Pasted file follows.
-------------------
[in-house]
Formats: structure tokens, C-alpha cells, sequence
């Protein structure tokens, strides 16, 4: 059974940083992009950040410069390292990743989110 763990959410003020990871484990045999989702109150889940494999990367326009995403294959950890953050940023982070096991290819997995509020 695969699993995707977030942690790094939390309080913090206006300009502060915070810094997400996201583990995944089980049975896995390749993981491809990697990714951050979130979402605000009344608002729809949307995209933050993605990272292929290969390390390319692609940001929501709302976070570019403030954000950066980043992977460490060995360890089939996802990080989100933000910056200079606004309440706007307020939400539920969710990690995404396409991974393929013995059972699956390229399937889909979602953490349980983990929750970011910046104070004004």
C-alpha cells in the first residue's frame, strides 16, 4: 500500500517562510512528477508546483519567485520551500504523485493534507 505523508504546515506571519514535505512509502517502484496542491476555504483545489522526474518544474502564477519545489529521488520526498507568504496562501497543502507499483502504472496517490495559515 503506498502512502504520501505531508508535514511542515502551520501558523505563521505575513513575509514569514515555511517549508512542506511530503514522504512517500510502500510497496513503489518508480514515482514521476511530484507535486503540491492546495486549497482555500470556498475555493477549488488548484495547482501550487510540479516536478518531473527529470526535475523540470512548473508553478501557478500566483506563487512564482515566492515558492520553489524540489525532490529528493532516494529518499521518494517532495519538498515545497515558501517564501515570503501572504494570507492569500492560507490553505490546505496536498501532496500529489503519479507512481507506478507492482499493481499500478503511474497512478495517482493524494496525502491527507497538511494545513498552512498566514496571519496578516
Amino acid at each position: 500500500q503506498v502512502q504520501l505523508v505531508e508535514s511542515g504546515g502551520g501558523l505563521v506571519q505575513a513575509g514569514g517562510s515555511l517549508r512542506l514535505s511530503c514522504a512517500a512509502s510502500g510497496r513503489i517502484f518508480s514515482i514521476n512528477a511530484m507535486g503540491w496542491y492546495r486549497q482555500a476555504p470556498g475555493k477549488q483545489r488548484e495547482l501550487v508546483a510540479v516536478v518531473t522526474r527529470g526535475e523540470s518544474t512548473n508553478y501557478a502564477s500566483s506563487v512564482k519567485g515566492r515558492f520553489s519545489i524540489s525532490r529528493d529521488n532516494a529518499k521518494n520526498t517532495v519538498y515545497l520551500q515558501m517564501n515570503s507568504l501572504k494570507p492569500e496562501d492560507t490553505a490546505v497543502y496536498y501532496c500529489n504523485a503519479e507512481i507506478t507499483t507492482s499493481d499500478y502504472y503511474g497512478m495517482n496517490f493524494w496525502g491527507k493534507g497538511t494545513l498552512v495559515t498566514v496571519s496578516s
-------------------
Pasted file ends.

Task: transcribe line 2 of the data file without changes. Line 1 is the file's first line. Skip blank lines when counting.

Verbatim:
Formats: structure tokens, C-alpha cells, sequence